Virus-hit school in 'dinosaur age'
Last updated 05:00 10/07/2009
A school is demanding thousands of dollars in compensation from the Education Ministry after computer software it supplied failed to detect a virus.
Otaki College says its computer network has been crippled for more than a month after the Conficker virus infected it. It now expects a $10,000 repair bill.
The virus has infected millions of personal computers worldwide and hit the Health Ministry in January. A memory card was thought to have been the source of the Otaki College infection. Up to 30 other schools in Wellington are also dealing with computer viruses, but Otaki College was the only one with the Conficker bug.
Otaki College head of ICT Chris Magill said the virus took the school back to the "dinosaur age", with all 400 computers disabled, forcing teachers to take the roll manually and postpone reports for six weeks.
The college's anti-virus program was supplied by the Education Ministry, so it was only fair that the ministry paid for the repairs, he said.
"We had the program installed on all our computers and servers and the virus went right past it. We hope they come to the party. In some respects they have allowed schools to get into this situation by offering software that doesn't do the job."
It would probably be another 10 days before the problem was fixed.
However, the ministry said the school should have made contact as soon as the problem emerged.
"We knew nothing about the problems described at Otaki College until they emailed us with a request for a $10,000 reimbursement, one month after the problem first appeared," senior ICT consultant Douglas Harre said.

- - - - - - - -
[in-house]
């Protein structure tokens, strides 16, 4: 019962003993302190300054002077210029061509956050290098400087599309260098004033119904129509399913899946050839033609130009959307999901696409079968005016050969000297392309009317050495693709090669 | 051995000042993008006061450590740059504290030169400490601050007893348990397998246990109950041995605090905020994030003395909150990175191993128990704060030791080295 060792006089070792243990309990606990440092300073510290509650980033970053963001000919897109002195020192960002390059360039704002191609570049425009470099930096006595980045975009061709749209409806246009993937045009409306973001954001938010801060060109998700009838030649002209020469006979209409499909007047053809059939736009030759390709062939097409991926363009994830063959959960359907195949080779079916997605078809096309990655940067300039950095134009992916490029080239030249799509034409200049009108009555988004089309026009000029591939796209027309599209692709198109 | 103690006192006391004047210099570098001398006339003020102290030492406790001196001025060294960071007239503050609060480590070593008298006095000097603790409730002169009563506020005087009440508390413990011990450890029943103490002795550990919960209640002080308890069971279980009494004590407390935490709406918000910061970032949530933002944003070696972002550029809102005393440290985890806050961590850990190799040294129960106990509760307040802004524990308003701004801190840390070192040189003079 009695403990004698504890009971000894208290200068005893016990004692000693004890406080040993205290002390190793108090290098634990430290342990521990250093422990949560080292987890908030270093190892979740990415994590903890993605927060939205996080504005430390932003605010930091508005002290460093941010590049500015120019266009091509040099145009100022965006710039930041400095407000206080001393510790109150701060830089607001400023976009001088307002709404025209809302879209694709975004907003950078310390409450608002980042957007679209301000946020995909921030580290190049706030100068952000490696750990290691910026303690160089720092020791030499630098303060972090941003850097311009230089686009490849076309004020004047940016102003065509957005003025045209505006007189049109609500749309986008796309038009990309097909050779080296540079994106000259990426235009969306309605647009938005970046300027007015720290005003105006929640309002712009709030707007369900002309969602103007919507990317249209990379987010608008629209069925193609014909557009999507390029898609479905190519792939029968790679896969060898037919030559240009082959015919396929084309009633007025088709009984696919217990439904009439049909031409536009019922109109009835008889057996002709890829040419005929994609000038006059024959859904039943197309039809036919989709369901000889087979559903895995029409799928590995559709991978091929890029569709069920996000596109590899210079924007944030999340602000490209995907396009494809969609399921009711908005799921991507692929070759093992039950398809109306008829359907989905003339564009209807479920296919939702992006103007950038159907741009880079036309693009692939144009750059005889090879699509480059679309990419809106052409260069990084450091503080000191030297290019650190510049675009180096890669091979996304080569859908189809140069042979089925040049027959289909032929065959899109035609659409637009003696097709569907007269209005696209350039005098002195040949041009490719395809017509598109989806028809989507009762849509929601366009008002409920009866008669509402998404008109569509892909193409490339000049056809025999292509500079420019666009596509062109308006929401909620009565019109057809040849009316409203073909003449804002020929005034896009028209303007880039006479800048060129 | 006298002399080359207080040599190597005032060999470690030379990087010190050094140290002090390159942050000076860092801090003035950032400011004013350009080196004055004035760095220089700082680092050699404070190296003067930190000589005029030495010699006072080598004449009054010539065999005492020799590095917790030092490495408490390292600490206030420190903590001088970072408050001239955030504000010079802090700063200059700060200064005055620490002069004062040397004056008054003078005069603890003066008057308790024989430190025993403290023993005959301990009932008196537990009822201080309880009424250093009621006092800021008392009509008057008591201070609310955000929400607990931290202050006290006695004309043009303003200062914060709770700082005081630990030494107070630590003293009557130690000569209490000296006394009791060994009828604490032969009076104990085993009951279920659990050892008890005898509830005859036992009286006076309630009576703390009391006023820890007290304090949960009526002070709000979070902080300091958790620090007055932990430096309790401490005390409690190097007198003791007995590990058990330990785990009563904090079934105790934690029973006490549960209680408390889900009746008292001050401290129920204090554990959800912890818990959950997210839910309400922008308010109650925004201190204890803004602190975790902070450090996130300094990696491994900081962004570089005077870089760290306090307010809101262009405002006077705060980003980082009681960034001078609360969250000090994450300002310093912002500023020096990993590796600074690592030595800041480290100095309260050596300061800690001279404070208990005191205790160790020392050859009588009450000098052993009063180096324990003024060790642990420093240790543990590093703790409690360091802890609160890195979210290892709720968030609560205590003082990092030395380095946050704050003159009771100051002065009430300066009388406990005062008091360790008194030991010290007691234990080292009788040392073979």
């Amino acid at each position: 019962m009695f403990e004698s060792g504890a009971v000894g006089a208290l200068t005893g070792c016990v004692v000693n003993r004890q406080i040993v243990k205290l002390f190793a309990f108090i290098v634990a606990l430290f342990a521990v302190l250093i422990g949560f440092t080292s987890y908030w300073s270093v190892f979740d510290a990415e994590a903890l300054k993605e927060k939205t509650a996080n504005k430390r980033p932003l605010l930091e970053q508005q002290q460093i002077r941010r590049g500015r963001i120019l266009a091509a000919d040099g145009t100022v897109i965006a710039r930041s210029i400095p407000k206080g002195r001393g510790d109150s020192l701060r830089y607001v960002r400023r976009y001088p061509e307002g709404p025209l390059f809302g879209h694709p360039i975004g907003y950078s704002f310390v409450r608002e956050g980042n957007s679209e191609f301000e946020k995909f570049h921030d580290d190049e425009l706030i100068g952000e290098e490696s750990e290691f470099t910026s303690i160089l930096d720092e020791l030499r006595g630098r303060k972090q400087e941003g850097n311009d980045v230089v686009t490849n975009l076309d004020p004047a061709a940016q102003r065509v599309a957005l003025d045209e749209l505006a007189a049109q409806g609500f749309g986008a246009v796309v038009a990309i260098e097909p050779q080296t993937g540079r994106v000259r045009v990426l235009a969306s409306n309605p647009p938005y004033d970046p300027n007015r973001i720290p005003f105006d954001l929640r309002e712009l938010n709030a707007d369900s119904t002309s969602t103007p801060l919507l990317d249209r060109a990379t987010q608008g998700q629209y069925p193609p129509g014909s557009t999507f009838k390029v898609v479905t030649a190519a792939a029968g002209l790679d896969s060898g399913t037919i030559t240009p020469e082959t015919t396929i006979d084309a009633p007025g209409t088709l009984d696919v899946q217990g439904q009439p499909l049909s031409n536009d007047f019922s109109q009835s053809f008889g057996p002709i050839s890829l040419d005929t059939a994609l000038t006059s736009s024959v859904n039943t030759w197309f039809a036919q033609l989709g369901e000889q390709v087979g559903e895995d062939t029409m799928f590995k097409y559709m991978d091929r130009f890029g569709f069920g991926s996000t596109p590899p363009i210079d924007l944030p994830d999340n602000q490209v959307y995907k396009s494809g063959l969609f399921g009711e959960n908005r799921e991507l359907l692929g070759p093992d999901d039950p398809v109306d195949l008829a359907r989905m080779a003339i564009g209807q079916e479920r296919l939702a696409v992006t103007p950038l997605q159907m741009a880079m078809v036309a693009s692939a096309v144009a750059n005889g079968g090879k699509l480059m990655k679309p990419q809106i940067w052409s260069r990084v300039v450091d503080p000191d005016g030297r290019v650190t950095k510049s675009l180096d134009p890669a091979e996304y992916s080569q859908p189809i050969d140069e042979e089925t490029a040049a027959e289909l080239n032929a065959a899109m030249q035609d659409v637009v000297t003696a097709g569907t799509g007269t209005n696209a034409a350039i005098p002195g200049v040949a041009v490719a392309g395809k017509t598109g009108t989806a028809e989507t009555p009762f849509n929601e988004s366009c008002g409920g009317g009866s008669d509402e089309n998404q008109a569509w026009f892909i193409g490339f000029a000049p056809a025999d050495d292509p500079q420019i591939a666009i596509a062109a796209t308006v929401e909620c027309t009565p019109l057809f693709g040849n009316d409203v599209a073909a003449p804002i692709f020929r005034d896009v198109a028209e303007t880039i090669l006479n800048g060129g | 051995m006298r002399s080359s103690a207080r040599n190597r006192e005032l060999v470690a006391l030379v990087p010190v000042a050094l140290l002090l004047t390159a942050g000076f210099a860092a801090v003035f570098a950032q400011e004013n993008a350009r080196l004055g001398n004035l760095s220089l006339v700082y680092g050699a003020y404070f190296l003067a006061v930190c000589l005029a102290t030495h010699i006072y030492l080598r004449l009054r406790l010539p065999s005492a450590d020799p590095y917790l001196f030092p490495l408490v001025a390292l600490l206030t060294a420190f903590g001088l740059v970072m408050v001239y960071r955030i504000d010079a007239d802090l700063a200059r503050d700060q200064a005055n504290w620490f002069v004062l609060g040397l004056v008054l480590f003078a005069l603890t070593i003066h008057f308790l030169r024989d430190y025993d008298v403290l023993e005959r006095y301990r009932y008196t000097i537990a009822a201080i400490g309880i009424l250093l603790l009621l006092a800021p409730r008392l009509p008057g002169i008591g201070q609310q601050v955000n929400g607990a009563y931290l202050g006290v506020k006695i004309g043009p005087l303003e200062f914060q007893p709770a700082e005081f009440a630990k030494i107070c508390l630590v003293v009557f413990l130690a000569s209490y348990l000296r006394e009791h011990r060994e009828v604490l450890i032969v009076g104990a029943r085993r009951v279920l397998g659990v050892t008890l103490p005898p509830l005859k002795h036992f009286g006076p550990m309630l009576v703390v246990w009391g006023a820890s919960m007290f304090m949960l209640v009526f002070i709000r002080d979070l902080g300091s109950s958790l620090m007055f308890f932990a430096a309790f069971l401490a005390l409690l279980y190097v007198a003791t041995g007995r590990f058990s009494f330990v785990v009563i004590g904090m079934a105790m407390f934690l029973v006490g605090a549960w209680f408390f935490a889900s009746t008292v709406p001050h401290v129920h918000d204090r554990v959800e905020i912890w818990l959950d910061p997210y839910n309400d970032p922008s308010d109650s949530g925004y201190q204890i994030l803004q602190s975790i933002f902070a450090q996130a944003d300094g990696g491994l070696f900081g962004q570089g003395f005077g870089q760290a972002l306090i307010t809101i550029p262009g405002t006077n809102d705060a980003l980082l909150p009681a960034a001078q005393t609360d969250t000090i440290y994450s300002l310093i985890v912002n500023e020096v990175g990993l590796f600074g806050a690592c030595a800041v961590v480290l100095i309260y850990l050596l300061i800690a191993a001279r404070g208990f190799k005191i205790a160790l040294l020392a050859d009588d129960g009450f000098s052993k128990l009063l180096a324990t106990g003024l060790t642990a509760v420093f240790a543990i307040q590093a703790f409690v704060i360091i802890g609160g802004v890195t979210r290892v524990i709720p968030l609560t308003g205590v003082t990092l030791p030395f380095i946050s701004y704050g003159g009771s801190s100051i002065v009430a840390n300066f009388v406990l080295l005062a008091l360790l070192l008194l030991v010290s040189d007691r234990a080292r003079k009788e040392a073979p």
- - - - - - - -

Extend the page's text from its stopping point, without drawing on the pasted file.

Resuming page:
"If the school had contacted us initially we would have provided any necessary support to assist them, including the services of on-site engineers if required, at no cost to the school.
"We do not have a policy of reimbursing schools who, rather than contacting us about the problem, go elsewhere to have computer problems fixed."
The software, which has been installed at more than 2200 schools since 2003, was provided at no cost to schools. However, its use was not compulsory and schools were free to use other products.
Aaron Middlemiss of Norrcom, which provides IT support for schools, said computer viruses had always been a problem for schools, but this year seemed to be particularly bad.
"We are dealing with viruses at about 30 schools, but none are as bad as the catastrophe of problems that were caused at Otaki College."
Microsoft NZ spokesman Brett Roberts said Conficker could turn computers into zombies, allowing them to be controlled remotely. The virus could spread spam, steal corporate data or perform cyber extortion or cyber militia attacks.
By NATHAN BEAUMONT - The Dominion Post
Microsoft issued a patch for MS08-067 on October 23 2008 and rates the severity of the flaw as "Critical." for all previous versions of Windows 2000, XP, XP-64, and Server 2003. Windows Vista and Windows Server 2008 are apparently less vulnerable; Microsoft's aggregate severity rating for these two operating systems is "Important."
There's a story within the rise of Conficker that I think is worth exploring. Microsoft appears to have dealt with this issue in textbook fashion; the company issued a warning, released a patch, and (presumably) rolled that patch into November's Patch Tuesday.